In doing so, the government is “violating its international obligations by denying refugee children a formal, certified education; secondary-school-level education; access to Bangladeshi schools outside the camps; instruction in the Bengali language; and adequate school buildings.”

In November 2017, Bangladesh and Myanmar agreed to a plan to return the Rohingya refugees, but attempts at repatriation have failed.

The UN refugee agency, UNHCR, and other humanitarian groups have repeatedly said conditions are not yet right for safe and voluntary return of Rohingya to Myanmar.

In an effort to fill the education gap, aid groups have constructed hundreds of learning centers – temporary structures that hold up to 40 children. But these are insufficient to accommodate the needs of the thousands of refugee children, the report said.

The UN children’s fund, UNICEF, along with other education providers, is also creating an informal curriculum “from scratch” but progress is being held up by government inaction and the centers are banned from providing the children with a certified education, according to Human Rights Watch.

“As of August 2019, the government had only approved the first two ‘levels,’ which are intended to take a student from kindergarten up to the equivalent of the second year of primary school,” the report said.

There is no secondary-level education available to Rohingya students, the report said.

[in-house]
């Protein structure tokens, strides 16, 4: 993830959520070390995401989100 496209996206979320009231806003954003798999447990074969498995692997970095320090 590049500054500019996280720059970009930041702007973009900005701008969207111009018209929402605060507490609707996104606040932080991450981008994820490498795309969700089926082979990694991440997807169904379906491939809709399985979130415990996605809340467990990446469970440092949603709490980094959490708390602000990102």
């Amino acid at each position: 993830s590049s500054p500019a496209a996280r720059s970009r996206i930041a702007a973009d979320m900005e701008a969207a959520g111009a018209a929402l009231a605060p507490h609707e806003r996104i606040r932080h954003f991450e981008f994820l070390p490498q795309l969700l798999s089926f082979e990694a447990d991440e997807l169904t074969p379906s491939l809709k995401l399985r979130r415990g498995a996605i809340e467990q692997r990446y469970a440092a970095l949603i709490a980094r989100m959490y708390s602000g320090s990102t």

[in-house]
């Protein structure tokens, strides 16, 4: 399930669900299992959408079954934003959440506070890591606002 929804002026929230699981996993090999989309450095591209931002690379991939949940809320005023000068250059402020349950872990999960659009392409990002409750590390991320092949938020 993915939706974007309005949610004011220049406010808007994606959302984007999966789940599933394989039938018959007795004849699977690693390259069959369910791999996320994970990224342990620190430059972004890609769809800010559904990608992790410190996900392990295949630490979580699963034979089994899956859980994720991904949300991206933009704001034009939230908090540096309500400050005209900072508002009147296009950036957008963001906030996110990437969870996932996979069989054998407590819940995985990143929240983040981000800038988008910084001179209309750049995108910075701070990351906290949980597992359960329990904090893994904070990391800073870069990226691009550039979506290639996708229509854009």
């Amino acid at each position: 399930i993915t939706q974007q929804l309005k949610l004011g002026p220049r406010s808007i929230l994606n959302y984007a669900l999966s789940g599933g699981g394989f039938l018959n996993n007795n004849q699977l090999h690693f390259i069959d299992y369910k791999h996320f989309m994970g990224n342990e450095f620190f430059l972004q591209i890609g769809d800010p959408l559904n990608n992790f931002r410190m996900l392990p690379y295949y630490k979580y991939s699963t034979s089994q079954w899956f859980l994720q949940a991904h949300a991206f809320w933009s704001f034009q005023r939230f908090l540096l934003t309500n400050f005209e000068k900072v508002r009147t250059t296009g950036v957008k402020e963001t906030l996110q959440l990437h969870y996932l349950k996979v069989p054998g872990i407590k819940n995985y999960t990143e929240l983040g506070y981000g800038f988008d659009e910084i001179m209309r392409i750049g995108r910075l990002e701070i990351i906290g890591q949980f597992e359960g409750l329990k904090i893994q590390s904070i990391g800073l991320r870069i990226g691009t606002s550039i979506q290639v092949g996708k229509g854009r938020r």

Rohingya are seen during a rainstorm at the Nayapara refugee camp on August 21, 2019 in Cox's Bazar, Bangladesh.
Allison Joyce/Getty Images
Rohingya are seen during a rainstorm at the Nayapara refugee camp on August 21, 2019 in Cox's Bazar, Bangladesh.

In a statement to CNN, UNICEF said it had established 2,500 learning centers in the camps that reach close 90% of primary school-aged children, and plans to build 500 more in 2020.

“Taking into account the limited space in the congested camps, this is a substantial achievement that enables us to reach 214,000 children and adolescents with a structured education,” the statement said.

“It is NOT a mere group of ‘sing and play’ activities without pedagogical basis. There is a tangible improvement in the quality of education delivered,” UNICEF added. The group said that next year, it will align the contents of the education it provides to be more closely aligned to the Myanmar curriculum.

Cox’s Bazar is one of Bangladesh’s poorest districts and the Rohingya humanitarian crisis has placed a heavy burden on the host communities.

In its report, Human Rights Watch said that there are not enough schools for Bangladeshi children in Cox’s Bazar, and they suffer from high drop-out rates, a lack of teachers, overcrowded classrooms and some students cannot afford to pay school fees.

“The situation in host community schools is a concern in itself as their attendance rates are one of the lowest in Bangladesh. This is why we are also extending our assistance to the host community primary schools to help address the problems that they are facing,” said UNICEF.

Human Rights Watch has called on the Bangladesh government to lift all restrictions that “violate Rohingya refugee children’s right to education,” accredit the education provided by humanitarian education sector in the camps, and allow Rohingya students to enroll in Bangladeshi schools outside the camps.

“Rohingya refugee children have been watching their chance for an education and a better future evaporate, and two years on there is still not even a plan to enroll them in schools,” Van Esveld said.

“Depriving an entire generation of children of education is in no one’s interest, and the international community needs to act and demand that Bangladesh and Myanmar change course.”

CNN’s Swati Gupta contributed to reporting.